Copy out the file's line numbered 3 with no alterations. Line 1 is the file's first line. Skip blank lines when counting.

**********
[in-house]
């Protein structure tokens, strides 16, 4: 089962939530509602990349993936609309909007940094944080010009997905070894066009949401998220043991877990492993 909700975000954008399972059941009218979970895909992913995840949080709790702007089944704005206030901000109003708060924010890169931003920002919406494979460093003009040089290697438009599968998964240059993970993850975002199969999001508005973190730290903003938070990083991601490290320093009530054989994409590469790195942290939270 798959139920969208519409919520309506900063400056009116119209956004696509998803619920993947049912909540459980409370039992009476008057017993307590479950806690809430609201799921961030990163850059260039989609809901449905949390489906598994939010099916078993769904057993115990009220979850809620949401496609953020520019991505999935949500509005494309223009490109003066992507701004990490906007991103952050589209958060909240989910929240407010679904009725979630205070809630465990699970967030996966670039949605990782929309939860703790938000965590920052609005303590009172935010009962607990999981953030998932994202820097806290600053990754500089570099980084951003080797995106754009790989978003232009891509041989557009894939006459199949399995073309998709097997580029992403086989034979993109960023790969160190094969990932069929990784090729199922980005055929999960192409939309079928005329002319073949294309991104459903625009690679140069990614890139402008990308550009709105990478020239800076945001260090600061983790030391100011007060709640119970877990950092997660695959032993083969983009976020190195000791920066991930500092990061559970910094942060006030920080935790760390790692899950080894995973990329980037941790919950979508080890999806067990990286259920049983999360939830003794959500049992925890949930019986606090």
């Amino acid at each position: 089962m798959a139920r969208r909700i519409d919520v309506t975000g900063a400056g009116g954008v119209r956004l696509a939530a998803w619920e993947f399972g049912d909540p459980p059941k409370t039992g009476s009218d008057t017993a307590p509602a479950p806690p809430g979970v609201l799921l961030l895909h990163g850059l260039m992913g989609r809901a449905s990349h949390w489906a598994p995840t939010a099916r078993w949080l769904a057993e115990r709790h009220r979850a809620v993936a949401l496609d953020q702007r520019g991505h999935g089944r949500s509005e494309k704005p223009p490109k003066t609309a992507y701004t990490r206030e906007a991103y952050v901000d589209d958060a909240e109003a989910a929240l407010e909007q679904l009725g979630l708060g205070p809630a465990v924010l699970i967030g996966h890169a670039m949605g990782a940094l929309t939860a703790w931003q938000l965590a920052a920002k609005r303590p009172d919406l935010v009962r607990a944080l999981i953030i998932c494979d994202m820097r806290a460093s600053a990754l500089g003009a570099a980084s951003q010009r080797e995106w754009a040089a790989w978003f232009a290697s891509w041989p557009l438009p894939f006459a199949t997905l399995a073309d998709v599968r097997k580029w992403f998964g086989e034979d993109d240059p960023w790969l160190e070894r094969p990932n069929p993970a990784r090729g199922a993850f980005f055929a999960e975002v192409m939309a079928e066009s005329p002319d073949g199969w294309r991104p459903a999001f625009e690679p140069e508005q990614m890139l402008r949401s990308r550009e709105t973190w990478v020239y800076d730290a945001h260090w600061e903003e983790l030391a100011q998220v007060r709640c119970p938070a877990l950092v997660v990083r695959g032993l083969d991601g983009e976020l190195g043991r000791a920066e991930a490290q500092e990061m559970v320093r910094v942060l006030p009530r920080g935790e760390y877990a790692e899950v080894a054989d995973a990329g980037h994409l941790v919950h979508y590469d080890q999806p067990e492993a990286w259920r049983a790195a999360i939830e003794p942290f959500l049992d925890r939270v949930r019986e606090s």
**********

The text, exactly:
């Amino acid at each position: 089962m798959a139920r969208r909700i519409d919520v309506t975000g900063a400056g009116g954008v119209r956004l696509a939530a998803w619920e993947f399972g049912d909540p459980p059941k409370t039992g009476s009218d008057t017993a307590p509602a479950p806690p809430g979970v609201l799921l961030l895909h990163g850059l260039m992913g989609r809901a449905s990349h949390w489906a598994p995840t939010a099916r078993w949080l769904a057993e115990r709790h009220r979850a809620v993936a949401l496609d953020q702007r520019g991505h999935g089944r949500s509005e494309k704005p223009p490109k003066t609309a992507y701004t990490r206030e906007a991103y952050v901000d589209d958060a909240e109003a989910a929240l407010e909007q679904l009725g979630l708060g205070p809630a465990v924010l699970i967030g996966h890169a670039m949605g990782a940094l929309t939860a703790w931003q938000l965590a920052a920002k609005r303590p009172d919406l935010v009962r607990a944080l999981i953030i998932c494979d994202m820097r806290a460093s600053a990754l500089g003009a570099a980084s951003q010009r080797e995106w754009a040089a790989w978003f232009a290697s891509w041989p557009l438009p894939f006459a199949t997905l399995a073309d998709v599968r097997k580029w992403f998964g086989e034979d993109d240059p960023w790969l160190e070894r094969p990932n069929p993970a990784r090729g199922a993850f980005f055929a999960e975002v192409m939309a079928e066009s005329p002319d073949g199969w294309r991104p459903a999001f625009e690679p140069e508005q990614m890139l402008r949401s990308r550009e709105t973190w990478v020239y800076d730290a945001h260090w600061e903003e983790l030391a100011q998220v007060r709640c119970p938070a877990l950092v997660v990083r695959g032993l083969d991601g983009e976020l190195g043991r000791a920066e991930a490290q500092e990061m559970v320093r910094v942060l006030p009530r920080g935790e760390y877990a790692e899950v080894a054989d995973a990329g980037h994409l941790v919950h979508y590469d080890q999806p067990e492993a990286w259920r049983a790195a999360i939830e003794p942290f959500l049992d925890r939270v949930r019986e606090s």